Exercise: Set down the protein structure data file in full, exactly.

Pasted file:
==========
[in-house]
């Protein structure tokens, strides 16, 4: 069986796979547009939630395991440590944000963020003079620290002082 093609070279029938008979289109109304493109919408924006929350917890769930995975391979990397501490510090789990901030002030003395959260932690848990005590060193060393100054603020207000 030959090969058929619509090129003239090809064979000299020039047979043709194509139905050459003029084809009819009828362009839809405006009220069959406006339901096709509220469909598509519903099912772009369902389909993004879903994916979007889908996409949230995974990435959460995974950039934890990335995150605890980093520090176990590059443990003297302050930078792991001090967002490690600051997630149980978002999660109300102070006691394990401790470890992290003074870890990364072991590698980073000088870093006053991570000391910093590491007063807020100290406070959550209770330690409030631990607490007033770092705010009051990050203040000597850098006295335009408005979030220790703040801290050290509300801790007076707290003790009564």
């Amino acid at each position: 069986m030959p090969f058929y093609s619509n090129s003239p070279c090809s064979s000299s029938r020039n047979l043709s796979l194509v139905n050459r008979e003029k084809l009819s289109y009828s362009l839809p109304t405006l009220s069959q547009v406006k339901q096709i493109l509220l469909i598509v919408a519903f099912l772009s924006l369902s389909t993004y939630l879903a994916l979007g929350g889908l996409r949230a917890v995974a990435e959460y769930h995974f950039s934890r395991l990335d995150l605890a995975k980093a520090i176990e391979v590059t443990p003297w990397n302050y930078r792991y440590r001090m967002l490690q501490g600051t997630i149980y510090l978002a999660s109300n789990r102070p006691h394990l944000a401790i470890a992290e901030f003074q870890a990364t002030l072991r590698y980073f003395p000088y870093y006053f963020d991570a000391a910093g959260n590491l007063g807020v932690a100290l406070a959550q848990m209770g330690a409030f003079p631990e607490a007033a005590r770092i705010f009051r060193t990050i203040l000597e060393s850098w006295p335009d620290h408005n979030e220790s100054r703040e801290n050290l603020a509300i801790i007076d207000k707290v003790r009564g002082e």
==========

[in-house]
């Protein structure tokens, strides 16, 4: 069986796979547009939630395991440590944000963020003079620290002082 093609070279029938008979289109109304493109919408924006929350917890769930995975391979990397501490510090789990901030002030003395959260932690848990005590060193060393100054603020207000 030959090969058929619509090129003239090809064979000299020039047979043709194509139905050459003029084809009819009828362009839809405006009220069959406006339901096709509220469909598509519903099912772009369902389909993004879903994916979007889908996409949230995974990435959460995974950039934890990335995150605890980093520090176990590059443990003297302050930078792991001090967002490690600051997630149980978002999660109300102070006691394990401790470890992290003074870890990364072991590698980073000088870093006053991570000391910093590491007063807020100290406070959550209770330690409030631990607490007033770092705010009051990050203040000597850098006295335009408005979030220790703040801290050290509300801790007076707290003790009564």
């Amino acid at each position: 069986m030959p090969f058929y093609s619509n090129s003239p070279c090809s064979s000299s029938r020039n047979l043709s796979l194509v139905n050459r008979e003029k084809l009819s289109y009828s362009l839809p109304t405006l009220s069959q547009v406006k339901q096709i493109l509220l469909i598509v919408a519903f099912l772009s924006l369902s389909t993004y939630l879903a994916l979007g929350g889908l996409r949230a917890v995974a990435e959460y769930h995974f950039s934890r395991l990335d995150l605890a995975k980093a520090i176990e391979v590059t443990p003297w990397n302050y930078r792991y440590r001090m967002l490690q501490g600051t997630i149980y510090l978002a999660s109300n789990r102070p006691h394990l944000a401790i470890a992290e901030f003074q870890a990364t002030l072991r590698y980073f003395p000088y870093y006053f963020d991570a000391a910093g959260n590491l007063g807020v932690a100290l406070a959550q848990m209770g330690a409030f003079p631990e607490a007033a005590r770092i705010f009051r060193t990050i203040l000597e060393s850098w006295p335009d620290h408005n979030e220790s100054r703040e801290n050290l603020a509300i801790i007076d207000k707290v003790r009564g002082e």